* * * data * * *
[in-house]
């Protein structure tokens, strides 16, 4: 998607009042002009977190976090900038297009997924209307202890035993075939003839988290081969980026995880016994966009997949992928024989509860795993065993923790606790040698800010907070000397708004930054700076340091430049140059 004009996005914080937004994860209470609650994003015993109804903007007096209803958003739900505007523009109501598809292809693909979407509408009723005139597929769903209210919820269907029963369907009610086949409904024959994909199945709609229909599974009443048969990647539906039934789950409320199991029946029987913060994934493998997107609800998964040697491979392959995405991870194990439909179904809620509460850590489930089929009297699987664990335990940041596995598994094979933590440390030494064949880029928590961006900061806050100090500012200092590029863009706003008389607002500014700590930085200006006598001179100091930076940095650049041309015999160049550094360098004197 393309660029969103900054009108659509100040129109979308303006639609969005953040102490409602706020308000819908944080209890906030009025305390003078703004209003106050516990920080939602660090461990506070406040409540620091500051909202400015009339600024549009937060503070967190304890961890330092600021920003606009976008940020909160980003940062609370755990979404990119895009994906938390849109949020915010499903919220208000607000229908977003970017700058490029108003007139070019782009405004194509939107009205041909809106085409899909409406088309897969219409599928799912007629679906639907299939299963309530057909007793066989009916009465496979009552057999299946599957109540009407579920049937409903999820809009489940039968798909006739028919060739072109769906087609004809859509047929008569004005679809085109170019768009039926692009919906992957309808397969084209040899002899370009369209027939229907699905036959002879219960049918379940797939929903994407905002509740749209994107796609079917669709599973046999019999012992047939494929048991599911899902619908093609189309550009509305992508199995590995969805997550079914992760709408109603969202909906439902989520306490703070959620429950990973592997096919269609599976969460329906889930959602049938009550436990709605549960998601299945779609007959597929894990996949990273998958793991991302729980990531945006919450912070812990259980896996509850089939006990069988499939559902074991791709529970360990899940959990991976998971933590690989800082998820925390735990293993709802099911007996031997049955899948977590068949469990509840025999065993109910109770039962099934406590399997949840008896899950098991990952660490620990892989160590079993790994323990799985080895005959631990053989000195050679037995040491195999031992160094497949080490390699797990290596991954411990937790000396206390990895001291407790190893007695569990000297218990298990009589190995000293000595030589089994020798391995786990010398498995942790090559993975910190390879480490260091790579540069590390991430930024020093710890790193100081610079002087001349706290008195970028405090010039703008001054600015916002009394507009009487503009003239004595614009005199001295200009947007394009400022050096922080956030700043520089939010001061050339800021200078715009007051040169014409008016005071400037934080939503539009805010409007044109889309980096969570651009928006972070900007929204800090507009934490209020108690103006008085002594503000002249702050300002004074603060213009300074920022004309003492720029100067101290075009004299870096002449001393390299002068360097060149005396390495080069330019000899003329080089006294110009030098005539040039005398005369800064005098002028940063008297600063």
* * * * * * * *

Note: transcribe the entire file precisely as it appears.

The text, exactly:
[in-house]
């Protein structure tokens, strides 16, 4: 998607009042002009977190976090900038297009997924209307202890035993075939003839988290081969980026995880016994966009997949992928024989509860795993065993923790606790040698800010907070000397708004930054700076340091430049140059 004009996005914080937004994860209470609650994003015993109804903007007096209803958003739900505007523009109501598809292809693909979407509408009723005139597929769903209210919820269907029963369907009610086949409904024959994909199945709609229909599974009443048969990647539906039934789950409320199991029946029987913060994934493998997107609800998964040697491979392959995405991870194990439909179904809620509460850590489930089929009297699987664990335990940041596995598994094979933590440390030494064949880029928590961006900061806050100090500012200092590029863009706003008389607002500014700590930085200006006598001179100091930076940095650049041309015999160049550094360098004197 393309660029969103900054009108659509100040129109979308303006639609969005953040102490409602706020308000819908944080209890906030009025305390003078703004209003106050516990920080939602660090461990506070406040409540620091500051909202400015009339600024549009937060503070967190304890961890330092600021920003606009976008940020909160980003940062609370755990979404990119895009994906938390849109949020915010499903919220208000607000229908977003970017700058490029108003007139070019782009405004194509939107009205041909809106085409899909409406088309897969219409599928799912007629679906639907299939299963309530057909007793066989009916009465496979009552057999299946599957109540009407579920049937409903999820809009489940039968798909006739028919060739072109769906087609004809859509047929008569004005679809085109170019768009039926692009919906992957309808397969084209040899002899370009369209027939229907699905036959002879219960049918379940797939929903994407905002509740749209994107796609079917669709599973046999019999012992047939494929048991599911899902619908093609189309550009509305992508199995590995969805997550079914992760709408109603969202909906439902989520306490703070959620429950990973592997096919269609599976969460329906889930959602049938009550436990709605549960998601299945779609007959597929894990996949990273998958793991991302729980990531945006919450912070812990259980896996509850089939006990069988499939559902074991791709529970360990899940959990991976998971933590690989800082998820925390735990293993709802099911007996031997049955899948977590068949469990509840025999065993109910109770039962099934406590399997949840008896899950098991990952660490620990892989160590079993790994323990799985080895005959631990053989000195050679037995040491195999031992160094497949080490390699797990290596991954411990937790000396206390990895001291407790190893007695569990000297218990298990009589190995000293000595030589089994020798391995786990010398498995942790090559993975910190390879480490260091790579540069590390991430930024020093710890790193100081610079002087001349706290008195970028405090010039703008001054600015916002009394507009009487503009003239004595614009005199001295200009947007394009400022050096922080956030700043520089939010001061050339800021200078715009007051040169014409008016005071400037934080939503539009805010409007044109889309980096969570651009928006972070900007929204800090507009934490209020108690103006008085002594503000002249702050300002004074603060213009300074920022004309003492720029100067101290075009004299870096002449001393390299002068360097060149005396390495080069330019000899003329080089006294110009030098005539040039005398005369800064005098002028940063008297600063």